Introduction: This study provides an estimate of the number of EMS calls related to police use of force events that involve struggling, intoxicated and/or emotionally distressed patients. We hypothesized there would be under-reporting of EMS risk by paramedic agencies due to lack of standardized reporting of police events by EMS services and lack of a common linked case number between prehospital agencies in Canada. Methods: Data were collected during a multi-site, prospective, consecutive cohort study of police use of force in 4 Canadian cities using standardized data forms. Use of force was defined a priori and the application of handcuffs was not considered a force modality. Inclusion criteria: all subjects ≥ 18 years of age involved in a use of force police-public encounter. We defined risk to EMS as the presence of police- and/or paramedic- assessments of violent or struggling subjects on the scene. Three separate data forms (police-report of use of force, EMS encounter, and Emergency Department (ED) visit) were linked in the study by unique ID. When police-reported EMS was activated, investigators hand searched the EMS service reports at the relevant agencies for matching call sheets. Results: From Jan 2010 to Dec 2012, we studied 3310 consecutive public-police interactions involving use of force above simple joint lock application. Subjects were male (86%) with a mean age of 33 yrs; 85% were assessed by police as emotionally disturbed, intoxicated with drugs and/or alcohol or a combination of those. 45% were violent at the scene. Police-reported EMS attendance in 24% (809/3310) of use of force events, of which only 43% (349/809) of EMS run sheets were available. In events with violent subjects, EMS transported 51% to ED compared to 35% by police transport (chi=79.7, p=0.00). Conclusion: We identified periods of professional and physical risk to paramedics attending police use of force events and found that risk significantly underrepresented in EMS data. Paramedical training would benefit from policy and procedures for response to police calls and the violent patient, the majority of whom are struggling. A common linked case number in prehospital care would enable more specific quantification of the risk for EMS providers involved in police events.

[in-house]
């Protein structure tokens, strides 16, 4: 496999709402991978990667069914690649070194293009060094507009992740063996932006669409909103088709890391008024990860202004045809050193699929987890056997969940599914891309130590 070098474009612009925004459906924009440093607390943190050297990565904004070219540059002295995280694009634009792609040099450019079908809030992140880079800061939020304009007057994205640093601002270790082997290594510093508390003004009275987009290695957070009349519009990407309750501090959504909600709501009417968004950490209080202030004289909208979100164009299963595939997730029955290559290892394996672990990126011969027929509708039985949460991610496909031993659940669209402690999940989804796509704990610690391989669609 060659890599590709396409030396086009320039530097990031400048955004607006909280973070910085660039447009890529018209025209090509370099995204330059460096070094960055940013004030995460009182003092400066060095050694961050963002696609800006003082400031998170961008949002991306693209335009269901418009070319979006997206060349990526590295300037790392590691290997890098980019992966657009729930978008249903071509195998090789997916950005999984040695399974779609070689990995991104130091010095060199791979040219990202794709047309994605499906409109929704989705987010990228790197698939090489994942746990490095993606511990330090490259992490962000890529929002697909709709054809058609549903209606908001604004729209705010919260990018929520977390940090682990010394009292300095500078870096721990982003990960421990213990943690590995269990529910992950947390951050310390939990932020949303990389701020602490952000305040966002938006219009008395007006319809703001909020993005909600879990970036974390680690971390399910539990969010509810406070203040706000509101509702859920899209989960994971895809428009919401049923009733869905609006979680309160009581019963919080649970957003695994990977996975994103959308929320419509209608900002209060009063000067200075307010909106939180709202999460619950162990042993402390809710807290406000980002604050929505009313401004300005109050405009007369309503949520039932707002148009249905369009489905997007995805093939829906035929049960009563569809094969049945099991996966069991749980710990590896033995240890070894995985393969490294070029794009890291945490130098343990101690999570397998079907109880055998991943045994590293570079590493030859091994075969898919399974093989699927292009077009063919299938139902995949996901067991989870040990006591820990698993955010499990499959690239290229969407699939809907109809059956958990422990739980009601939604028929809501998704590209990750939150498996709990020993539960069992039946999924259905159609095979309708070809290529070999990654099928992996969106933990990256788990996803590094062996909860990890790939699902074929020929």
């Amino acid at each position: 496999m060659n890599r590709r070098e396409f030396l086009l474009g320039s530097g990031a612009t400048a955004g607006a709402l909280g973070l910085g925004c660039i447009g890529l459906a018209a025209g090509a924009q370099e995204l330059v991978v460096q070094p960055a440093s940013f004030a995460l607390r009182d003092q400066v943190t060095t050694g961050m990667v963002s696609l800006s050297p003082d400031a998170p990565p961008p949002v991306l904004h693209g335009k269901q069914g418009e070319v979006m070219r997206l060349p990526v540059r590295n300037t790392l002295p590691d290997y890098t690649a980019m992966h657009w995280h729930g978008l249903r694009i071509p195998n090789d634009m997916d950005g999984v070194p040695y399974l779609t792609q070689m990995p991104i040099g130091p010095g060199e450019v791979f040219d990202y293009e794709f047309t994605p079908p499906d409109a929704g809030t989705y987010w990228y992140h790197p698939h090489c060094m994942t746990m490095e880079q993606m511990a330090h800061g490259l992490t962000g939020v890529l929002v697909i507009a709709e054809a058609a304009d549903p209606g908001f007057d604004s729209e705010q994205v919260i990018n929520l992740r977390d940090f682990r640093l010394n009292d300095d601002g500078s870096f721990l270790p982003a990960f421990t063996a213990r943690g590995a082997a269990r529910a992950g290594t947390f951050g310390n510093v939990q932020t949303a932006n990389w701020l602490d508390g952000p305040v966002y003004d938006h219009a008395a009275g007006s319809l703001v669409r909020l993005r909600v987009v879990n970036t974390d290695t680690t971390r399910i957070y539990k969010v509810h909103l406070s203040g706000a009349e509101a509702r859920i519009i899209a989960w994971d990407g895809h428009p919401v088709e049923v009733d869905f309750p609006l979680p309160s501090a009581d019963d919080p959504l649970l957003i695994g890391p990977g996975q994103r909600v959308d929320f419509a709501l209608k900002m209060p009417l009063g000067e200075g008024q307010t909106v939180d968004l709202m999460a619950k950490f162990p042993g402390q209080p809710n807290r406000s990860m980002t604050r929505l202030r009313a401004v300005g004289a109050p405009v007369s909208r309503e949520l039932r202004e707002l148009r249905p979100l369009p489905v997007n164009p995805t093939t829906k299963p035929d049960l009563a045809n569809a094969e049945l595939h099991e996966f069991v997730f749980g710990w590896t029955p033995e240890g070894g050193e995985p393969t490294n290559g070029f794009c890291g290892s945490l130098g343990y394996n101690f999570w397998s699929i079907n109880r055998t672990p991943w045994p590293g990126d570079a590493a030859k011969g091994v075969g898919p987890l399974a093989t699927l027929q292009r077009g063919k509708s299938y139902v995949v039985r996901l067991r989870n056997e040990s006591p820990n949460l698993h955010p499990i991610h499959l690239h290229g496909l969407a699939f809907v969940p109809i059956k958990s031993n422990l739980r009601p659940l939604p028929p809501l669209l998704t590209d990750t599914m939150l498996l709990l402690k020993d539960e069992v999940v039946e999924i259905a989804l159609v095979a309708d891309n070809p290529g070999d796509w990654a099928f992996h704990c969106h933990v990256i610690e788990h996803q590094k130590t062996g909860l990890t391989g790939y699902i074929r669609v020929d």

During the period, there have been several major events which have effected the scope and interest of Commission 19. The most significant of these has been the dissolution of the BIH and IPMS and their replacement by the International Earth Rotation Service (IERS). The correlation of higher frequency fluctuations in the Earth’s rotation rate with changes in the Earth’s Atmospheric Angular Momentum is also significant. Many investigators now seem to believe that the “decade variations„ in the Earth’s rotation rate are caused by torques between the core and mantle caused by the uneven motions at the core-mantle boundary. These events and discoveries have made this an exciting period. It seems that the future holds more in the way of discovery due to the utilization of the more accurate and precise Earth rotation data coming from the modern observing techniques.